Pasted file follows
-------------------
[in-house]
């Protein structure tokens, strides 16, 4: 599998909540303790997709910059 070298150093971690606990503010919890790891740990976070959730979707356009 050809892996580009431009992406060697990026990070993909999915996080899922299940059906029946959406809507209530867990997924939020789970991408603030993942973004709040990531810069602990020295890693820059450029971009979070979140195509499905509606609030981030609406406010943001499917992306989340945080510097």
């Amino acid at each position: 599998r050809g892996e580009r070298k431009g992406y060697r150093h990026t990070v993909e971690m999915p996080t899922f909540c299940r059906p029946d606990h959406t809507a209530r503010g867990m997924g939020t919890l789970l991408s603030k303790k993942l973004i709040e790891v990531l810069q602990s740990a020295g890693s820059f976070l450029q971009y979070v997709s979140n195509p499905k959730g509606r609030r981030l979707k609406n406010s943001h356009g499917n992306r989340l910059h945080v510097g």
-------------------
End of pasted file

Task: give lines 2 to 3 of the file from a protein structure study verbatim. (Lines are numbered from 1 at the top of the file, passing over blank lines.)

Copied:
């Protein structure tokens, strides 16, 4: 599998909540303790997709910059 070298150093971690606990503010919890790891740990976070959730979707356009 050809892996580009431009992406060697990026990070993909999915996080899922299940059906029946959406809507209530867990997924939020789970991408603030993942973004709040990531810069602990020295890693820059450029971009979070979140195509499905509606609030981030609406406010943001499917992306989340945080510097």
């Amino acid at each position: 599998r050809g892996e580009r070298k431009g992406y060697r150093h990026t990070v993909e971690m999915p996080t899922f909540c299940r059906p029946d606990h959406t809507a209530r503010g867990m997924g939020t919890l789970l991408s603030k303790k993942l973004i709040e790891v990531l810069q602990s740990a020295g890693s820059f976070l450029q971009y979070v997709s979140n195509p499905k959730g509606r609030r981030l979707k609406n406010s943001h356009g499917n992306r989340l910059h945080v510097g």